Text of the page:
I have a serious man crush on Eric Ripert. It’s not just that he’s one of the world’s great chefs and owner of Le Bernadin, one of the world’s best restaurants, it’s that everything he does is infused with such focus, precision, and passion.
(And I bet he even smells really nice, too, though I’ll not know for sure until the restraining order expires in June of 2015.)
Last week, we featured Ripert’s recipe for slate-cooked steak. Not surprisingly, it was one of the best pieces of steak I’ve had in a long time. The original “Man of La Plancha” article in Bon Appetit also featured a slew of sublimely simple sides, including this mustard-chive potato salad. Though it’d be ridiculous to think I could improve on the recipe, I tried this weekend because I’m, you know, ridiculous.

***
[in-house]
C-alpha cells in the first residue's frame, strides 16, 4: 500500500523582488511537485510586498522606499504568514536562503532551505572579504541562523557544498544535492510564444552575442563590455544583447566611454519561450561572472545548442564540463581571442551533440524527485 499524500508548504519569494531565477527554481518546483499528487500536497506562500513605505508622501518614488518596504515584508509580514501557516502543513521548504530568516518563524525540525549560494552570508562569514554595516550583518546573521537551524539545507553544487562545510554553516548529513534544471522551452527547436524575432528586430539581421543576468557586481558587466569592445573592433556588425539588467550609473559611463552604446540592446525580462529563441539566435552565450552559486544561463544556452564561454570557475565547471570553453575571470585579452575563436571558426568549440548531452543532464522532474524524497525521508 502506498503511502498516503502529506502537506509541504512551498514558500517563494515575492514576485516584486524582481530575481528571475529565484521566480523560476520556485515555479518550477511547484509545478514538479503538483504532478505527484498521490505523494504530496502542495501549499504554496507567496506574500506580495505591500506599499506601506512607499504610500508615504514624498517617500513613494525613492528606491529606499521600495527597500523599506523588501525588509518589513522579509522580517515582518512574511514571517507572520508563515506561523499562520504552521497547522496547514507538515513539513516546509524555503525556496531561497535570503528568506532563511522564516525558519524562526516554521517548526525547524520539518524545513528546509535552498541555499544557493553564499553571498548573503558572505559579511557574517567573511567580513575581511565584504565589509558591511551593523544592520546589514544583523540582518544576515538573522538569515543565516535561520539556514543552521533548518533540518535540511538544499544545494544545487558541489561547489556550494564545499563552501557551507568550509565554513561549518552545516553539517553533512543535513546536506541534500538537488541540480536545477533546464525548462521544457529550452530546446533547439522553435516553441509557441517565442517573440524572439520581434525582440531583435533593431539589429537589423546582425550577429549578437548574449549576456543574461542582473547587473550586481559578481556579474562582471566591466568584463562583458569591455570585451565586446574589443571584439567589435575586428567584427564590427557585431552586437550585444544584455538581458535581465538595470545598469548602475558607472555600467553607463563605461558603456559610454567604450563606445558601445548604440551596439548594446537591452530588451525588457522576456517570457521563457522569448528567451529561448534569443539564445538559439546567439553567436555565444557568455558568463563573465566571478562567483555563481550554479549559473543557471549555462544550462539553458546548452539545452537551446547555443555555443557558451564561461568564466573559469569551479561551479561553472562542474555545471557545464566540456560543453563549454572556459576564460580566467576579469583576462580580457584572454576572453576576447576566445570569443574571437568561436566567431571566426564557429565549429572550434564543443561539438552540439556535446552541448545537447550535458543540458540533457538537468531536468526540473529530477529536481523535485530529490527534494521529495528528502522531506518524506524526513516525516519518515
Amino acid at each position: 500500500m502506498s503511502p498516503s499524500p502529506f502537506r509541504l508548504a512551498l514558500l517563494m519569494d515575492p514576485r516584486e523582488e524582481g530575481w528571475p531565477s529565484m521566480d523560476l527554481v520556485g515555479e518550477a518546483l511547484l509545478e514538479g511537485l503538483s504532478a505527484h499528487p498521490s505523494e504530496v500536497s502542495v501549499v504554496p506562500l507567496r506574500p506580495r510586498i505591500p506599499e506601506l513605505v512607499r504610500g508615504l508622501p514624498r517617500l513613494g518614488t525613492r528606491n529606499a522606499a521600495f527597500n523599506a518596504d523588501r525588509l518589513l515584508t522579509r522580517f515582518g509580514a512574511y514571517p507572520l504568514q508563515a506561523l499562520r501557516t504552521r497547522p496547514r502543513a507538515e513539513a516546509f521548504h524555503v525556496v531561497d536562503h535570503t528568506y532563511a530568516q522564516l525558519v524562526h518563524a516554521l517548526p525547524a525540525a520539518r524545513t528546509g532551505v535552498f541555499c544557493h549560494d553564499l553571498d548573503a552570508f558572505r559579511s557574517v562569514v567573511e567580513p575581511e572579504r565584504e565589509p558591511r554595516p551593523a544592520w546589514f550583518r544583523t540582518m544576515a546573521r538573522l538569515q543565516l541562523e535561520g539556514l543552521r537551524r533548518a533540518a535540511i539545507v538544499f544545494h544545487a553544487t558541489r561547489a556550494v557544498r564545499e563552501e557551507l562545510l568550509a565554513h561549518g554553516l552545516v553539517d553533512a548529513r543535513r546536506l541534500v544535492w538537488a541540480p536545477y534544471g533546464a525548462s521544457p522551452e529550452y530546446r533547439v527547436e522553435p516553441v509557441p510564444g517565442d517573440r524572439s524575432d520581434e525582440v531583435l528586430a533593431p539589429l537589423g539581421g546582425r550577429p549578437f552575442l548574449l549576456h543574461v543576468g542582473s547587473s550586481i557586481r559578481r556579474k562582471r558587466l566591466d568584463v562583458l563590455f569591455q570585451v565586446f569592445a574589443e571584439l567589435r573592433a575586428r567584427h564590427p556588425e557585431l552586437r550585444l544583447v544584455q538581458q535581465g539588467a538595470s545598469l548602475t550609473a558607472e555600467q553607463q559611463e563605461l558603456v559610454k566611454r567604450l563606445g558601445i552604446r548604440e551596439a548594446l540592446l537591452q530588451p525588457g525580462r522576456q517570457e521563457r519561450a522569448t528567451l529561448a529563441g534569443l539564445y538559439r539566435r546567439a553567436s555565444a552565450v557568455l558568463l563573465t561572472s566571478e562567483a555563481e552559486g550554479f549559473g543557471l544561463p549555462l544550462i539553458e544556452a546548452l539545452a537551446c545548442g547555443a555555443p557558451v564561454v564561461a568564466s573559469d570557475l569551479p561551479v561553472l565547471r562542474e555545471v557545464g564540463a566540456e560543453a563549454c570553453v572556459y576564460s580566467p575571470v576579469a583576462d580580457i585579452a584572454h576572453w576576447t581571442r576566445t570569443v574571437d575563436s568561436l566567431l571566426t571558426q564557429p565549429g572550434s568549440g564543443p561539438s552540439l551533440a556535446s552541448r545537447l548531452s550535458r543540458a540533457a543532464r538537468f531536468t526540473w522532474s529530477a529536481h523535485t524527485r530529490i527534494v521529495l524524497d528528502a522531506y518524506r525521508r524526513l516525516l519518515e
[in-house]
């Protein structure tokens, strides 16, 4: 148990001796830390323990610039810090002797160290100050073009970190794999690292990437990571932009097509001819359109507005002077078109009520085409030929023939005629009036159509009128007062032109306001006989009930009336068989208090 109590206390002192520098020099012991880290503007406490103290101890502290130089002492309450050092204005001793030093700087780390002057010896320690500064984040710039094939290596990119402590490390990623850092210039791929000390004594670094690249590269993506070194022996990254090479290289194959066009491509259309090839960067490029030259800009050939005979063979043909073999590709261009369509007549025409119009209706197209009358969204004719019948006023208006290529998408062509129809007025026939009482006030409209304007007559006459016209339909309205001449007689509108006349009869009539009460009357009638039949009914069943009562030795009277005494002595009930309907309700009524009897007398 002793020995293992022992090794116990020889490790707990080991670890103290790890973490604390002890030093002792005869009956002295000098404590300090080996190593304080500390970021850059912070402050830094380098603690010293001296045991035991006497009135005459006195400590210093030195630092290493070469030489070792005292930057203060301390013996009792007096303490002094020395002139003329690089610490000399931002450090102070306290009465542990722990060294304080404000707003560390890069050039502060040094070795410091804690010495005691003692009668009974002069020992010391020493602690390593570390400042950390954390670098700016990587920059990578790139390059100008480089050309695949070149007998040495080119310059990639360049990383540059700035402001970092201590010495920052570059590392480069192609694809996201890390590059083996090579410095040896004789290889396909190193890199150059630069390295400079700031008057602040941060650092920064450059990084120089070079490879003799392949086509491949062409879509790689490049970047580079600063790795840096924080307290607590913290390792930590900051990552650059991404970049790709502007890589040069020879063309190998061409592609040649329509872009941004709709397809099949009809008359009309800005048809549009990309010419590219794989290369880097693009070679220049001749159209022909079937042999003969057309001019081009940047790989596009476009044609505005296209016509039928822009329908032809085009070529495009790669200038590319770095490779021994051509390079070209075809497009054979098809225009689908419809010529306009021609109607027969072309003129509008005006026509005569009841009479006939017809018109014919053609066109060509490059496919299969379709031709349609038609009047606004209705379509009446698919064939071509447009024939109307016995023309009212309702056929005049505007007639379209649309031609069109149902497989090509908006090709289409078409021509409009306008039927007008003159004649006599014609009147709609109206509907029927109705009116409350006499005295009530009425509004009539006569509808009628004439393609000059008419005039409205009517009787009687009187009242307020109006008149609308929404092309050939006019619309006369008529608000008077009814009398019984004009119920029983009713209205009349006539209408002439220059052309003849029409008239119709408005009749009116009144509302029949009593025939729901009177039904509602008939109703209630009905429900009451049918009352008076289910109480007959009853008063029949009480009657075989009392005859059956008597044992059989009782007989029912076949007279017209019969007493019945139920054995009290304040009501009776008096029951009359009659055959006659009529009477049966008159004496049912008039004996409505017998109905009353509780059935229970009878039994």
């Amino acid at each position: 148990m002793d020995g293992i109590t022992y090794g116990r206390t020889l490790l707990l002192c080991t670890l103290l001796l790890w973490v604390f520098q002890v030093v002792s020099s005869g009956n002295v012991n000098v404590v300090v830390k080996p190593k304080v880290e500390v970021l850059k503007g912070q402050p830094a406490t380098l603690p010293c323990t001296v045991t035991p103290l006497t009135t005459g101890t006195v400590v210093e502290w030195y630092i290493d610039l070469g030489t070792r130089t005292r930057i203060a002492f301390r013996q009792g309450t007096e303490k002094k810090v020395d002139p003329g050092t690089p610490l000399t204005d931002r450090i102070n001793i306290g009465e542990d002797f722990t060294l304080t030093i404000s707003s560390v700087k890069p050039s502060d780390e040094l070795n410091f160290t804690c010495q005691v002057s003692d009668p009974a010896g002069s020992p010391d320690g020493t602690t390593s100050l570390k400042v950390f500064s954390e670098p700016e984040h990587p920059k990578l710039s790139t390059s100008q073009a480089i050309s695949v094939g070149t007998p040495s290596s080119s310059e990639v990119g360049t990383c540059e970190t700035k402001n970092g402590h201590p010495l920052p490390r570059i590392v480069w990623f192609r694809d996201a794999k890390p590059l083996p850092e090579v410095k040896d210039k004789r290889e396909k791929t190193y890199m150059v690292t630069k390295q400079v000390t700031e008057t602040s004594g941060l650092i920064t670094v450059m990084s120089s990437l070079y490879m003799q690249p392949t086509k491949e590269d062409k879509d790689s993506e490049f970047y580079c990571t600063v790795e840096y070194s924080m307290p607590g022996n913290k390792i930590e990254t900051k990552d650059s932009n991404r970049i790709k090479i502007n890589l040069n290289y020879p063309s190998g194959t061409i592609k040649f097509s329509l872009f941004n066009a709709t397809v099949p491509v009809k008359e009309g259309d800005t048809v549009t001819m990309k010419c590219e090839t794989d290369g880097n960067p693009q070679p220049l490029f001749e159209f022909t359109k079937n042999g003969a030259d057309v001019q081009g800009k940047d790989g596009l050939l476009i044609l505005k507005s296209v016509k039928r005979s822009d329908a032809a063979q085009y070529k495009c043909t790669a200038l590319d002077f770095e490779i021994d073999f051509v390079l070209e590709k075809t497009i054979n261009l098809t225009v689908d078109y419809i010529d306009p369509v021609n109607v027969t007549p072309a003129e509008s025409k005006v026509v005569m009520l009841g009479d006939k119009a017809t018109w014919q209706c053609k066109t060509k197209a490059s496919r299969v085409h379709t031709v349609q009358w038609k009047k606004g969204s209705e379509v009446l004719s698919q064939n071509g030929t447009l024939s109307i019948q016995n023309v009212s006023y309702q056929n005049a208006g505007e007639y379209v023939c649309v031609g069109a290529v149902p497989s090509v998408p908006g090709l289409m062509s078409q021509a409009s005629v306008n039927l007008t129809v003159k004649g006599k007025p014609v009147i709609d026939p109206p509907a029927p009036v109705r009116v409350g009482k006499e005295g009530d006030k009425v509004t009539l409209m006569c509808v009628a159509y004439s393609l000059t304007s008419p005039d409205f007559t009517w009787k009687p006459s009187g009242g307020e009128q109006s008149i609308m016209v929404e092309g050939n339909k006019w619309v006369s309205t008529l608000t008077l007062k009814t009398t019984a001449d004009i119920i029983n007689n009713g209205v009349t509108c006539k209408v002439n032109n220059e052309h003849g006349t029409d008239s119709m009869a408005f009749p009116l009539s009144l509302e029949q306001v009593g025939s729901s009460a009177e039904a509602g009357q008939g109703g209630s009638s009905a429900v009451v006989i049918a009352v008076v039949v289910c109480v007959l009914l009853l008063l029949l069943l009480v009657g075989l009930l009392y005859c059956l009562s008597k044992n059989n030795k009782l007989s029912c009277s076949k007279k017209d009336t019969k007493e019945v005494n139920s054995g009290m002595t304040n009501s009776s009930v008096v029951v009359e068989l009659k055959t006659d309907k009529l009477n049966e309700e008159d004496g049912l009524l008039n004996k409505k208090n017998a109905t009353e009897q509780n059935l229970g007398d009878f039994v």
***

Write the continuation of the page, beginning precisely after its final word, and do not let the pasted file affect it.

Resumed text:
Eric Ripert’s Potato Salad (Slightly Improved)
I prepared the recipe almost exactly, substituting only Dijon mustard for the spicy brown (because that’s what I had) and adding roasted green beans (because I think it’s a pretty great combo). And to be honest, it is kind of amazing … just like Eric Ripert.Serves: 10
Total Time: 45 minutes
2 pounds small Yukon Gold potatoes, halved
1 pound green beans, destemmed and cut in half
1 tablespoon olive oil
1 large egg yolk
2 teaspoons white wine vinegar
1/2 cup vegetable oil
2 tablespoons spicy brown or dijon mustard
3 tablespoons chopped fresh chives
salt and pepper
Place potatoes in a large pot and add cold water to cover by 2 inches; season generously with salt. Bring to a boil, reduce heat, and simmer gently until potatoes are tender, 20–25 minutes. Drain and let potatoes cool slightly.
Toss green beans with olive oil, season with salt, and roast on sheet pan in 425 degree oven for 20 minutes.
Meanwhile, whisk egg yolk and vinegar in a large bowl; season with salt and pepper. Whisking constantly, gradually add oil and whisk until mayonnaise is thick and creamy. Whisk in mustard and chives. Add warm potatoes to bowl with mayonnaise and toss to coat; season with salt.
Can be made a few hours ahead of time and refrigerated, though it’s better if served slightly warm.